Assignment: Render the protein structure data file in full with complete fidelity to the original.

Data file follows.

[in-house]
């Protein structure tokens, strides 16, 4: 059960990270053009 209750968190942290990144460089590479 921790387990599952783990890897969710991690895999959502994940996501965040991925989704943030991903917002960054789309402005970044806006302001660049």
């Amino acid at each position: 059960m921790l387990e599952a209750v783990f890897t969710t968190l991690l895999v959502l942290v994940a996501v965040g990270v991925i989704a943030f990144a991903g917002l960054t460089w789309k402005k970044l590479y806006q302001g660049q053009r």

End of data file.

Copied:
[in-house]
């Protein structure tokens, strides 16, 4: 059960990270053009 209750968190942290990144460089590479 921790387990599952783990890897969710991690895999959502994940996501965040991925989704943030991903917002960054789309402005970044806006302001660049």
């Amino acid at each position: 059960m921790l387990e599952a209750v783990f890897t969710t968190l991690l895999v959502l942290v994940a996501v965040g990270v991925i989704a943030f990144a991903g917002l960054t460089w789309k402005k970044l590479y806006q302001g660049q053009r």